News Company - avatar News Company

What to put on the road

When preparing for a road trip at the top of your list should be working out the itinerary. Gather your family together and decide on where you will go, what you will do, and what you will see. It is ...

News Company - avatar News Company

Australia's still building 4 in every 5 new houses to no more than the minimum energy standard

New housing in Australia must meet minimum energy performance requirements. We wondered how many buildings exceeded the minimum standard. What our analysis found is that four in five new houses are be...

Trivess Moore, Lecturer, RMIT University - avatar Trivess Moore, Lecturer, RMIT University

Would you eat meat grown from cells in a laboratory? Here's how it works

There is rationale for thinking about alternatives to meat. ShutterstockFor many of us, eating a meal containing meat is a normal part of daily life. But if we dig deeper, some sobering issues emerge...

Leigh Ackland, Professor in Molecular Biosciences, Deakin University - avatar Leigh Ackland, Professor in Molecular Biosciences, Deakin University

Centre-left politics: dead, in crisis, or in transition?

New Labor leader Anthony Albanese will need to negotiate the centre-left 'crisis' if he hopes to win office. AAP/Bianca de MarchiThe ALP’s defeat at the 2019 federal election was a surprise. Sho...

Rob Manwaring, Senior Lecturer, Politics and Public Policy, Flinders University - avatar Rob Manwaring, Senior Lecturer, Politics and Public Policy, Flinders University

Morrison wants to unleash economy's 'animal spirits' and foreshadows new look at industrial relations

Prime Minister Scott Morrison will lay out economic policies "to get Australians off the economic sidelines and on the field again" on Monday. Dean Lewins/AAPScott Morrison will commit to getting con...

Michelle Grattan, Professorial Fellow, University of Canberra - avatar Michelle Grattan, Professorial Fellow, University of Canberra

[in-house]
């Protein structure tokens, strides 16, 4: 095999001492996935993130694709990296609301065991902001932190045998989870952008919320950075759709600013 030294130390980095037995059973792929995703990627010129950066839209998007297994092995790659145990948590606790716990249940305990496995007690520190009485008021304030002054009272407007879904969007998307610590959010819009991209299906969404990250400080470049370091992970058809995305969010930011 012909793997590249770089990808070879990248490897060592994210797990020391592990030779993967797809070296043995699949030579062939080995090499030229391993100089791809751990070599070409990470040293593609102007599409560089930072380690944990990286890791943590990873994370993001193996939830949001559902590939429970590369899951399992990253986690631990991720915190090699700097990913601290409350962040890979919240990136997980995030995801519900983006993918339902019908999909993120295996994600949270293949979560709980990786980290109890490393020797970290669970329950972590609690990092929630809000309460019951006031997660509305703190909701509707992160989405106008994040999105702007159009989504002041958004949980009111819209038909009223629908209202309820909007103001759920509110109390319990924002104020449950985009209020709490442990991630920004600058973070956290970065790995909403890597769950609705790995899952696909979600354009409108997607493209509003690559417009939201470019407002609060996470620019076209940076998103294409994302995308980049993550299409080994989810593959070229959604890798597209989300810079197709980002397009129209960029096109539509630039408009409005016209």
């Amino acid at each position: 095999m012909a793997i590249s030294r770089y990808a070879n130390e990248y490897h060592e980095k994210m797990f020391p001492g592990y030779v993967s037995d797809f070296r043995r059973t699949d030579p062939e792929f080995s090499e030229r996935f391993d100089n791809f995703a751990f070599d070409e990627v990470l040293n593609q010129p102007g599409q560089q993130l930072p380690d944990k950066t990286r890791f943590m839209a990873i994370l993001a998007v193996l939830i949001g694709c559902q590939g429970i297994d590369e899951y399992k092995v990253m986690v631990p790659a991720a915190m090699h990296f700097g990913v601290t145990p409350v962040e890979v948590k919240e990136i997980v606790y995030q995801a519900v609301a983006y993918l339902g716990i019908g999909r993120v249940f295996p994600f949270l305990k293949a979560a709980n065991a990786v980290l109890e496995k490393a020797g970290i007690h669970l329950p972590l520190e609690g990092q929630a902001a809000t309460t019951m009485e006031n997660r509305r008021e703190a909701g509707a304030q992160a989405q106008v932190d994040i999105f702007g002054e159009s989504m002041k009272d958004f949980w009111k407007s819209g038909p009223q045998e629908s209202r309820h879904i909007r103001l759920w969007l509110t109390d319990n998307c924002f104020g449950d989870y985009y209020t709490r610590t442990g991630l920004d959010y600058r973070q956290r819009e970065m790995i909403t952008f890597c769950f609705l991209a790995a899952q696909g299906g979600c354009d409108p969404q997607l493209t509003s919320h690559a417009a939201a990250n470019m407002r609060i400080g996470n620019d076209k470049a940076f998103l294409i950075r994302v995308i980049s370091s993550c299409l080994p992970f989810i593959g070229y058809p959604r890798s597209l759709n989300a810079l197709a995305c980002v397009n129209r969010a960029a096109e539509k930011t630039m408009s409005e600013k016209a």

People who spread deepfakes think their lies reveal a deeper truth

Deepfakes make it harder for us to communicate truths to one another and reach consensus on what is real. ScreenshotThe recent viral “deepfake” video of Mark Zuckerberg declaring, “w...

Mark Andrejevic, Professor, School of Media, Film, and Journalism, Monash University - avatar Mark Andrejevic, Professor, School of Media, Film, and Journalism, Monash University

In Never Look Away we finally have a painter biopic offering insight into the creative process

Tom Schilling as Kurt Barnert – a slightly blurred facsimile of the famous German artist Gerhard Richter – in Never Look Away. Pergamon Film, Wiedemann & Berg Filmproduktion, Beta Cine...

Ted Snell, Professor, Chief Cultural Officer, Cultural Precinct, University of Western Australia - avatar Ted Snell, Professor, Chief Cultural Officer, Cultural Precinct, University of Western Australia

Dan Tehan wants a 'model code' on free speech at universities – what is it and do unis need it?

An independent review found there was no freedom of speech crisis at universities, but it recommended a model code of conduct. from shutterstock.comThe federal education minister, Dan Tehan, has calle...

Katharine Gelber, Professor of Politics and Public Policy, The University of Queensland - avatar Katharine Gelber, Professor of Politics and Public Policy, The University of Queensland

For women's sake, let's screen for depression as part of the new heart health checks

Research suggests depression is a risk factor for heart disease and stroke. From shutterstock.comThe latest government statistics, released last week, show that from 2001-2016, the rate of cardiac eve...

Adrienne O'Neil, Principal Research Fellow & Heart Foundation Future Leader Fellow, Deakin University - avatar Adrienne O'Neil, Principal Research Fellow & Heart Foundation Future Leader Fellow, Deakin University